Recruitment is a human function. Gut feel still plays a major role in most hiring decisions, despite the many attempts to put science around it. Skills based performance testing, psychological assessments and the like certainly have a valid role to play in the recruitment process, but at the end of the day recruitment is about people. You won’t always get it right and making a bad hiring decision can be an expensive mistake, however there is much you can do to attract the right people in the first place, then run a recruitment process that gives you a good feel for your potential future employee (skills and behavioural traits), whilst mitigating risks along the way (identifying warning signs).
What you need
I’m of the belief that before you think about how you’ll recruit for a position, it is really important to have a clear picture of what you want. What business opportunity are you trying take advantage of, or what challenge are you aiming to overcome? Examples could be sales growth, compliance or process improvement, strengthening the leadership team etc.
From here, consider the technical skills that are required to fulfil the position and whether you already have them in your team or if they are particularly unique to your organisation. Can the skills be learned on the job and do you have the capacity to train or do you need to bring in expertise from another business? These considerations will allow you to start building a position description.
Secondly consider the behavioural competencies that will, both, align with you organisational values and also match the job.
Then consider how you will measure performance and what will successful performance look like. This will give you the KPI’s and KRA’s as a basis for performance management.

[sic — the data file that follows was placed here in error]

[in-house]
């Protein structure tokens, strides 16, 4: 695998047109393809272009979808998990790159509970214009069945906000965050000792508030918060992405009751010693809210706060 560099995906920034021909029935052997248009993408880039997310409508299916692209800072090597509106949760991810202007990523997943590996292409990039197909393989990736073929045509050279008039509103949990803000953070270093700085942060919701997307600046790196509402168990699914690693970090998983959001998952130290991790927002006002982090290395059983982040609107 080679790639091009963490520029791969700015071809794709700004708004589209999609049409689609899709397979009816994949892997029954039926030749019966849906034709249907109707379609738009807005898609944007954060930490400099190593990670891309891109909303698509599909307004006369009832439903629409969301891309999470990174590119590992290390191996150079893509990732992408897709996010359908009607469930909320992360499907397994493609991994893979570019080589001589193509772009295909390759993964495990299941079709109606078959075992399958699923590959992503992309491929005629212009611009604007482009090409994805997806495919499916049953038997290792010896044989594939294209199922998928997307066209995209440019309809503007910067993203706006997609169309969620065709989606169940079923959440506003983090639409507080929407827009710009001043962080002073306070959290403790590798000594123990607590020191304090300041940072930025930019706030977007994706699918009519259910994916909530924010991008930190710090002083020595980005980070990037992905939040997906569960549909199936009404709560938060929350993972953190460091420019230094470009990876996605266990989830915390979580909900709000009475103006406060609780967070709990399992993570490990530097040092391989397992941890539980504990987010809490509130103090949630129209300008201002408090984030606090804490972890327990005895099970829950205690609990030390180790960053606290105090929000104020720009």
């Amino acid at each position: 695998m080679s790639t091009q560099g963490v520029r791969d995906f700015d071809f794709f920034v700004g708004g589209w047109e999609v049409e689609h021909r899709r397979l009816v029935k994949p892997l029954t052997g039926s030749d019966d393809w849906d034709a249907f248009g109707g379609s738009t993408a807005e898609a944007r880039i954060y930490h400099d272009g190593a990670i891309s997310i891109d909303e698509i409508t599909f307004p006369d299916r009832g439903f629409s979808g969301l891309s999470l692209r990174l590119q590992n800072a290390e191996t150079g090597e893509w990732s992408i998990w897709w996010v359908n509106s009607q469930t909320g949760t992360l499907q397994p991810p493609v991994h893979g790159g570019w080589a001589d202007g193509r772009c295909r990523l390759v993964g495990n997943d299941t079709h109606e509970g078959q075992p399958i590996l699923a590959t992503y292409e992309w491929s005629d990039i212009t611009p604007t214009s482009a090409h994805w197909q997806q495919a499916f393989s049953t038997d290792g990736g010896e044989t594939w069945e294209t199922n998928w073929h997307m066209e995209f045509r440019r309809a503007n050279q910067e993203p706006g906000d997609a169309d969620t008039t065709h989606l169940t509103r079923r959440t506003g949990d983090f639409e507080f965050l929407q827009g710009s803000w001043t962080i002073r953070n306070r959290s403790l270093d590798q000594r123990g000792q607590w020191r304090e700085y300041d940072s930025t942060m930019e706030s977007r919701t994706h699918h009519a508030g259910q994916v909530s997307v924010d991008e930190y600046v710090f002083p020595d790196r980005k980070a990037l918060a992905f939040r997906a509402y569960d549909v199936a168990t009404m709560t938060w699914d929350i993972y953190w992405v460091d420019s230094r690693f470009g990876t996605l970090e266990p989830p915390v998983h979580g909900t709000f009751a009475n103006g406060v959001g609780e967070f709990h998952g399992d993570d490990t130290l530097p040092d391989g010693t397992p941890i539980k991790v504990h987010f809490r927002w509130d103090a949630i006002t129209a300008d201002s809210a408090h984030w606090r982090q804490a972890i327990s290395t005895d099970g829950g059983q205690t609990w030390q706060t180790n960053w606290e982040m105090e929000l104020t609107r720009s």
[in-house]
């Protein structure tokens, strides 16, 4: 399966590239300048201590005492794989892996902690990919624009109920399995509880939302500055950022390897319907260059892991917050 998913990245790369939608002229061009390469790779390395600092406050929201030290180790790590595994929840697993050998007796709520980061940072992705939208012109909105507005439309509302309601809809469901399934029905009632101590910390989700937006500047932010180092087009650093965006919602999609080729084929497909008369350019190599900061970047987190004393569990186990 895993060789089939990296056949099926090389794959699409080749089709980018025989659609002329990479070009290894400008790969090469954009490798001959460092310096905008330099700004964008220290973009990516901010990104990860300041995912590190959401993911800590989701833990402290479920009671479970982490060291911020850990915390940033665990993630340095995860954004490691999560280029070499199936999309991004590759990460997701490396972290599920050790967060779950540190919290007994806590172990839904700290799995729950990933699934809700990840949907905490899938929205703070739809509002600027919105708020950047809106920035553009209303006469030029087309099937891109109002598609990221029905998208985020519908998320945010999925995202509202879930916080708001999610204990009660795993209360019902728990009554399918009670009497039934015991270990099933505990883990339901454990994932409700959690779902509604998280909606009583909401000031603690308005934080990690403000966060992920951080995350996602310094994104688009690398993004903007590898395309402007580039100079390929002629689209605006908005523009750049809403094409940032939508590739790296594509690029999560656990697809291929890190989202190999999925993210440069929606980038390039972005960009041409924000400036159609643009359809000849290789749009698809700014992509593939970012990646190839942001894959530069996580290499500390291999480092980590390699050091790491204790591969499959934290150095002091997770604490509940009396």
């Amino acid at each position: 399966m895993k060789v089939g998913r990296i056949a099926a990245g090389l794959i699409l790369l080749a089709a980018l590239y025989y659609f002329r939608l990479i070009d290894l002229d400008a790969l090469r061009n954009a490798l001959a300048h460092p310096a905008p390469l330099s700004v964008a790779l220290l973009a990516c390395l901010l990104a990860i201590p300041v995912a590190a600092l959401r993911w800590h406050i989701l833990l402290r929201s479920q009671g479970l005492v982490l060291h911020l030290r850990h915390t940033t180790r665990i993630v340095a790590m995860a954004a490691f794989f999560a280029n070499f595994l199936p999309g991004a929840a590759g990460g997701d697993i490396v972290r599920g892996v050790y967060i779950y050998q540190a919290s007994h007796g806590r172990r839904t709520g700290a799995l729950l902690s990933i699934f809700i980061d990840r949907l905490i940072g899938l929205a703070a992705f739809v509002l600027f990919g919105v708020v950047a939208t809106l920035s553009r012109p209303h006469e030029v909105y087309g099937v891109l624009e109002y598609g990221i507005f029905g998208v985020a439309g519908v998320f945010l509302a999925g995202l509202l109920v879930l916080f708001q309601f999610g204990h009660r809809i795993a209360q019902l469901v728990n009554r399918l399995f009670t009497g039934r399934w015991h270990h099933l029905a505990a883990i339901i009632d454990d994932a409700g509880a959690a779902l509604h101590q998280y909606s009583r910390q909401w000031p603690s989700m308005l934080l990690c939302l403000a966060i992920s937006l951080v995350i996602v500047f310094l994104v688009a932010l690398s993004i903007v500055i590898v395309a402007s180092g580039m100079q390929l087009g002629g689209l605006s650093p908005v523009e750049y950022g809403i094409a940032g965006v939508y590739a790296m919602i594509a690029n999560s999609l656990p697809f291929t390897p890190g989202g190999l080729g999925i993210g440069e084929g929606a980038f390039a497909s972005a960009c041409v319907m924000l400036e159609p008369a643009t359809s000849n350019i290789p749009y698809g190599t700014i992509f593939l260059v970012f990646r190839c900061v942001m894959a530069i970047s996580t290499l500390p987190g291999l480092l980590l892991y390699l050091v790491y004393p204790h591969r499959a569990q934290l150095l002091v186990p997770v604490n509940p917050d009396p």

Now you know what you need, ensure you have the budget to make a hire (if you haven’t done this already).
How to find the right person
How to find the right person is a separate blog topic in itself, so I won’t spend too much time on it here. However, there are numerous options available to you ranging from employee referrals schemes, job board advertising, direct headhunting, professional recruitment agencies, competitions etc.
The method you choose will largely be driven by what you need and where you’re most likely to find what you’re looking for.
Making your decision – the things that really matter
Ok, so let’s skip through the screening and interviewing process. Now it’s decision time!
Will it make the boat go faster?
Olympic gold medallist Ben Hunt-Davis writes about the idea of focusing on what really matters in his book,Will It Make the Boat Go Faster? The idea behind the book being that every decision you make should support your overall business objective. This is also a great mindset for making hiring decisions.
In his book Winning, Former General Electric CEO Jack Welch wrote of “the four E’s” to consider when evaluating how potential employees might complement the company:
Positive Energy – “People with positive energy just love life”.
The Ability to Energise Others – a combination of knowledge and skills of persuasion.
Edge – “… effective people know when to stop assessing and make a tough call, even without total information”.
Execute – the ability to get the job done.
Whatever your approach, at some point you need to make a decision and I have no doubt gut feel is still the most important determining factor in hiring decision making.
Go with your gut
Steve Jobs from Apple Inc. summed this up simply when he said “you have to trust in something – your gut, destiny, life, karma, whatever. This approach has never let me down…”
Hiring a person means bringing another human being into your business. They will bring with them their lifetime of experiences, their values, opinions, ideas, skills, attitudes, moods and a range of behaviours. No-one is perfect so you will get the full suite of great and not so attractive attributes that reside in us all. Trust your gut to tell you if it feels right.
Ben Walsh – General Manager; Recruitment